By Bryan Hefke, Account Executive at Irvine Partners
A quick Google search will reveal many examples of successful entrepreneurs who started out with nothing and went on to become hugely successful, whether they began as a side hustle on the weekends or as a startup run from their garage.
And while there is no single recipe for success, read on for insider tips from industry leaders who started out armed only with a clear vision of how they wanted to make it to the top.
“Company culture is the bedrock to a successful business”
Striata is a 22-year-old tech company that started in a garage in Johannesburg. Founder Mike Wright realised his clients wanted more authentication and security support after starting off as an email-only organisation. Because of this need, the company determined that the best way to launch a business was to develop their own technology rather than rely on the technology of others – a move that would prove significant for the business.
Striata has since progressed from humble beginnings, with three people working in a garage, to an award-winning “visionary” in the CCM market. And in 2020, Striata was acquired by Doxim, a CCM software company headquartered in Ontario, Canada.
The bedrock to a successful business is the company culture, and this has been key to Striata’s growth and success. “We value our people, and our culture reflects this in how we grow staff and maintain a family atmosphere. We have coded our way of working into the 10 Big Values which are regularly reviewed, refined and taught to each new employee as a part of their extensive induction process,” explains Wright.
Wright continues, “fundamentally you can’t change people, and key to our success in expanding to markets was supporting individuals from within the organisation to spearhead international growth and build networks on the ground.”
Wright advises aspiring entrepreneurs to start small, learn, and identify their specialty. “Once you’ve discovered your niche, you can expand and grow.”
“A new business requires perseverance, energy, and a growth mindset”
David Seinker, founder and CEO of serviced office space provider The Business Exchange (TBE), was working from a similar facility when it dawned on him that the growing demand for these spaces was where the gap was for him to step in and combine his interest in property, people and entrepreneurship.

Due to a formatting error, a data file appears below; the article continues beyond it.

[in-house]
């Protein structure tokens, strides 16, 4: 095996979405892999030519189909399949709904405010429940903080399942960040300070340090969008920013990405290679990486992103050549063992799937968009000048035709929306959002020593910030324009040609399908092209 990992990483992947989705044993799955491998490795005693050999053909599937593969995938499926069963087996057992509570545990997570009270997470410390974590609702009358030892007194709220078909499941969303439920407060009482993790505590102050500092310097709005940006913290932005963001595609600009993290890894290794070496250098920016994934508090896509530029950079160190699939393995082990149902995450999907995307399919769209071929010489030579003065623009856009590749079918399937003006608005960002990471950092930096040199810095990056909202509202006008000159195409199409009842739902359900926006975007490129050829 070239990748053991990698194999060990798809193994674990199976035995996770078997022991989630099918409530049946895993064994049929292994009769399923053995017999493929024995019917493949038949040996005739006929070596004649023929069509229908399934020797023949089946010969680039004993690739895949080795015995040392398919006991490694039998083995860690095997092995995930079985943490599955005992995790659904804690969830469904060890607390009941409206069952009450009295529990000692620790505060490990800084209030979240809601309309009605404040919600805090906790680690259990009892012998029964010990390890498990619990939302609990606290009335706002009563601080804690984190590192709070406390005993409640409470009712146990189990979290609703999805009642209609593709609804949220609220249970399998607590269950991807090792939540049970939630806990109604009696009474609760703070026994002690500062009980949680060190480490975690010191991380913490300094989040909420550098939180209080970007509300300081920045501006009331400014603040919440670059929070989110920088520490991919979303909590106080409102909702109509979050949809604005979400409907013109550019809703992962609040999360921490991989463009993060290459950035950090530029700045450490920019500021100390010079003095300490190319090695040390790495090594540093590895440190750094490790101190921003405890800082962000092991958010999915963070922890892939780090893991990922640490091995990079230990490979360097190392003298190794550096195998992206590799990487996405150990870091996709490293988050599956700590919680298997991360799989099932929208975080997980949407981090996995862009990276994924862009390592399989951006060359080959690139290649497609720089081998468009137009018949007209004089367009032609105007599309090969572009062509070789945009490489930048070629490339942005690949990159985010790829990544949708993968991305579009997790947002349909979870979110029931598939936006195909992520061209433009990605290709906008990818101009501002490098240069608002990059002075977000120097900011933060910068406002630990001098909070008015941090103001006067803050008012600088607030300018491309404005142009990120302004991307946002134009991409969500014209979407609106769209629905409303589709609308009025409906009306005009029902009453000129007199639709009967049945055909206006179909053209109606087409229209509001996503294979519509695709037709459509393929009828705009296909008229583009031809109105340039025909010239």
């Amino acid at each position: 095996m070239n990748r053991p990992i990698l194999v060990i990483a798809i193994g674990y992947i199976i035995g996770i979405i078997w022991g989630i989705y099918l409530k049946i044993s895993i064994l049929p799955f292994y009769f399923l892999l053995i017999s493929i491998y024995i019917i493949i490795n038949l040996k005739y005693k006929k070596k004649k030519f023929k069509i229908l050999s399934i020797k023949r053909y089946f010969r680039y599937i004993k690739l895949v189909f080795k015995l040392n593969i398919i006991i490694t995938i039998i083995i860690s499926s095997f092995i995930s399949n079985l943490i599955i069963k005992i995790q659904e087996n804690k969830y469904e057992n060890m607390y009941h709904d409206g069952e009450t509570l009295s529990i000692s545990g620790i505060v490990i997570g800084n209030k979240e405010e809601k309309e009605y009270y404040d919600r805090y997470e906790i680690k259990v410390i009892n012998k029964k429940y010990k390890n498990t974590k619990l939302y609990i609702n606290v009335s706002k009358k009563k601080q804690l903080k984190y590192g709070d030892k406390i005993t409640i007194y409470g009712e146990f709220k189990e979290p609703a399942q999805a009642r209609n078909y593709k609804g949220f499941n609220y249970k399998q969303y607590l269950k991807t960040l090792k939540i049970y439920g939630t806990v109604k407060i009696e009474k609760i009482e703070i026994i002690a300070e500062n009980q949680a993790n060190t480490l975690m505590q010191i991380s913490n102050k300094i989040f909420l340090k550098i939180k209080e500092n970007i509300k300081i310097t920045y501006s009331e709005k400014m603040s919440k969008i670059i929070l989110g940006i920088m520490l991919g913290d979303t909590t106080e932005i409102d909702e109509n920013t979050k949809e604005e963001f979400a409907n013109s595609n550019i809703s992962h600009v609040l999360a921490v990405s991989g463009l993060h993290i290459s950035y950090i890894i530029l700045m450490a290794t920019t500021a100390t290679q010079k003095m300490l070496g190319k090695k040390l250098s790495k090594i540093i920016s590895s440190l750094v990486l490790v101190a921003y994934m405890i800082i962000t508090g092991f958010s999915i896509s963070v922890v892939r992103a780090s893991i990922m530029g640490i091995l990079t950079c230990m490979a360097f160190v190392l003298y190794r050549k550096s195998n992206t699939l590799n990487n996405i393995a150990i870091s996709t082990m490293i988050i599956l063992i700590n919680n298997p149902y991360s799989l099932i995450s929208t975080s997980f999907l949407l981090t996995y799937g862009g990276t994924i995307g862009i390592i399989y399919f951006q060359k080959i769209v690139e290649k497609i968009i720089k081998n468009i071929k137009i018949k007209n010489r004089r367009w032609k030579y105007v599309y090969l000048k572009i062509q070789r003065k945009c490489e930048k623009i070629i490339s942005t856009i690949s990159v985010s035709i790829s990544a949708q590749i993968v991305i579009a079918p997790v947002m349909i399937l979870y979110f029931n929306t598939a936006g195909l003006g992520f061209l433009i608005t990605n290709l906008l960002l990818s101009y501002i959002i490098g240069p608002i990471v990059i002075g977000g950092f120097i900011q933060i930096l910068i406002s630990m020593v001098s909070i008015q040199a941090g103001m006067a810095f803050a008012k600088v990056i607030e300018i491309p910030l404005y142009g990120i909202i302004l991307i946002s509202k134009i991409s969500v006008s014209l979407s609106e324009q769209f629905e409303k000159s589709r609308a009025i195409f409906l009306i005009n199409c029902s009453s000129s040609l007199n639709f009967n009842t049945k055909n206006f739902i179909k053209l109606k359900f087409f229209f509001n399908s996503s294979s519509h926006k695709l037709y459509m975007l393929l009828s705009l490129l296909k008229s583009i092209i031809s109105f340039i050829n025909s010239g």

“I knew I could create something unique to meet this growing need for serviced office space, so I did what any other entrepreneurially minded person would do – I took the plunge and opened the first TBE space in Sandton, Johannesburg,” he says.
This was before serviced office spaces and hybrid work models were an entrenched and accepted part of how we work. “At the time that we established TBE the concepts of flexible work and serviced office spaces were still very niche but I knew that if I persevered, and worked strategically, we’d eventually reap the rewards.”
That perseverance has taken on many shapes and forms over the years. “The struggle is part and parcel of building a business, so the challenges must excite you. That requires a lot of energy – emotionally, mentally and physically – and it also necessitates a growth mindset,” Seinker shares.
While Seinker’s passion and perseverance has played a key role in TBE’s success, he is quick to highlight the value of relationship building in business. “The right people and partners can make or break a business. I’m privileged to be surrounded by dynamic people who I continue to learn from.” Similarly, he says the importance of process management and operational efficiency should never be underestimated in building a business. “A business can only scale if there is structure and processes in place,” Seinker says.
Today, a mere eight years later, TBE boasts four facilities in Johannesburg, one in Cape Town and one in Mauritius, with further expansion planned for the near future.
“Respond to the way your industry is evolving”
Before bond originators came into the market, banks sold their own products and services, and each buyer (client) had to apply to their bank in person for their home loan.